A Treasury Department fund that banks and credit unions often tap to help revive economically depressed areas is one of the casualties in the Bush administration’s 2002 budget.

The President has proposed cutting the Community Development Financial Institution Fund’s budget by 42%, to $68 million. That is the lowest budget proposal for the program in five years; community development lenders had hoped for $125 million. Since 1995 the fund has awarded more than $560 million to hundreds of banks, thrifts, credit unions, and other institutions that promise to use the money to improve distressed rural and urban communities.

“President Bush articulated support in a broad way … and we were hopeful that we would get at least the current levels,” said Laura Schwingel, the director of the Coalition of Community Development Financial Institutions, a Philadelphia-based trade group. “To say the least, we were a little surprised.”

“A typical government program lasts about five years, but this is not your typical government program,” said Joe Black, the program director for $249 million-asset Southern Development Bancorp. Inc. in Arkadelphia, Ark. “I have regret and remorse that this fund, which has been key in empowering organizations and communities, may soon end.”

To be certified as a CDFI by the Treasury, a financial institution must have a primary mission of serving distressed communities in a specific market and promise to match the government money at least one to one. Money is also available to noncertified banks and thrifts, through the Bank Enterprise Award Program. The money must be used for lending in underserved communities or as investments in CDFIs.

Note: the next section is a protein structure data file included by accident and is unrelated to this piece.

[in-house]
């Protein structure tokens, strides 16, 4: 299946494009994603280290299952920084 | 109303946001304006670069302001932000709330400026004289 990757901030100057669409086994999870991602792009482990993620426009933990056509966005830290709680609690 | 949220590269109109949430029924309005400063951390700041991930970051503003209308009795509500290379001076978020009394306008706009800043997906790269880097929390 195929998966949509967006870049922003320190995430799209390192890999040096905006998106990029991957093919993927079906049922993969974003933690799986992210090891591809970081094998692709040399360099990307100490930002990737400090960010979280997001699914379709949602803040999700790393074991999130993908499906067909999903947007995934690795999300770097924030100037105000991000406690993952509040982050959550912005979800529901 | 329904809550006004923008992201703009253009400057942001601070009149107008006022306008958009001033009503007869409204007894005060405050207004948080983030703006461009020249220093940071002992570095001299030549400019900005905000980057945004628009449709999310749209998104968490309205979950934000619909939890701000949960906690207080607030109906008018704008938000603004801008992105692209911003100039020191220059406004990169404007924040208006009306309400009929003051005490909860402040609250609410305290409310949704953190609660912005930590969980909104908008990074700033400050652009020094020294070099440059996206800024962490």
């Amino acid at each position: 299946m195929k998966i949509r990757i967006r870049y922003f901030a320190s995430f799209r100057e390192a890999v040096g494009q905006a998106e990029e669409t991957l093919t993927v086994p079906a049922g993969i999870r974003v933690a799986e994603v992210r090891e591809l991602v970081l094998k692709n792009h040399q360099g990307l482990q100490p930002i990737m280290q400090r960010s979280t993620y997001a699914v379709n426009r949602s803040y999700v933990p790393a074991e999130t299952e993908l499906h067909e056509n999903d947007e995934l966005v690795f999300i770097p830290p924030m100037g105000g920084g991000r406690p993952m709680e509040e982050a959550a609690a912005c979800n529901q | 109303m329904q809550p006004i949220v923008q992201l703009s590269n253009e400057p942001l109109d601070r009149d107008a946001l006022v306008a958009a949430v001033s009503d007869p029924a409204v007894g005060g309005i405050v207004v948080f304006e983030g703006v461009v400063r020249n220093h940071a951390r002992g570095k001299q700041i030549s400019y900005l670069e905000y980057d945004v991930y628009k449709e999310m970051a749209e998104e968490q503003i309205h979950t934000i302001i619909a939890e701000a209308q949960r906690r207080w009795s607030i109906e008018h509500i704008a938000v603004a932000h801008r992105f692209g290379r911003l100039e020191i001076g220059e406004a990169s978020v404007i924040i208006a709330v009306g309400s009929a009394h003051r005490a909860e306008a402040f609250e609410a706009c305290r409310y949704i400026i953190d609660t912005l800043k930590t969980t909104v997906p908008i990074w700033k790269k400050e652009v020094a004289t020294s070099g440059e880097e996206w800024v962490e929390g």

In the proposed $68 million budget, $42 million would be allocated for certified CDFIs and $16.5 million to the Bank Enterprise program. The remainder is for operating costs.

The number of institutions competing for the awards is likely to increase this year, Ms. Schwingel said, noting that last year 308 certified institutions competed for 143 awards.

The CDFI Coalition, the National Federation of Community Development Credit Unions, and their members are all trying to persuade Congress to support a larger budget for the fund. “Increased support will enable CDFIs to continue to rebuild and revitalize our nation’s communities,” the Coalition told a congressional subcommittee in testimony this month.

However, the administration has been making its case for cuts in the CDFI budget. It argued that after six years, CDFIs should be making a return on their investments and therefore need less money from the government. The acting director of the Treasury, Jeffrey C. Berg, said in Congressional testimony this month that the department needs to “test the effectiveness of various incentives for investment in low-income communities so that we know better what works and what does not” before allocating more money to any program.

The lending institutions that compete for the awards are not buying this logic.

Eric Weaver, the executive director of the San Jose, Calif.-based Lenders for Community Development, said that until there are no more distressed communities, all CDFIs would need the government’s help, no matter how much return their investments produce. His organization is a consortium of 23 California banks that have pooled resources to make loans in low-income communities.

“There is a value in using a market-based approach to investing in a distressed community, but that does not mean the market on its own can solve the problems,” he said. “Cheap and patient capital is part of the mix.”

The budget for the fund is in the subcommittee on Veteran Affairs, Housing and Urban Development, and Independent Agencies but probably will not be reviewed and amended for another six to eight weeks, according to a Treasury spokesman. Though neither the Treasury nor the CDFI groups were willing to predict a dollar figure the subcommittee would settle on, some CDFI members are hopeful that Congress will increase the fund’s budget before it is approved.

Caryl K. Stewart, who is president of the Vermont Development Credit Union in Burlington, is among the hopeful ones.

“From what we are hearing this is going to be an attractive program to Bush since it promotes investment into a community at the private level,” she said. “And I am optimistic it will go back up.”

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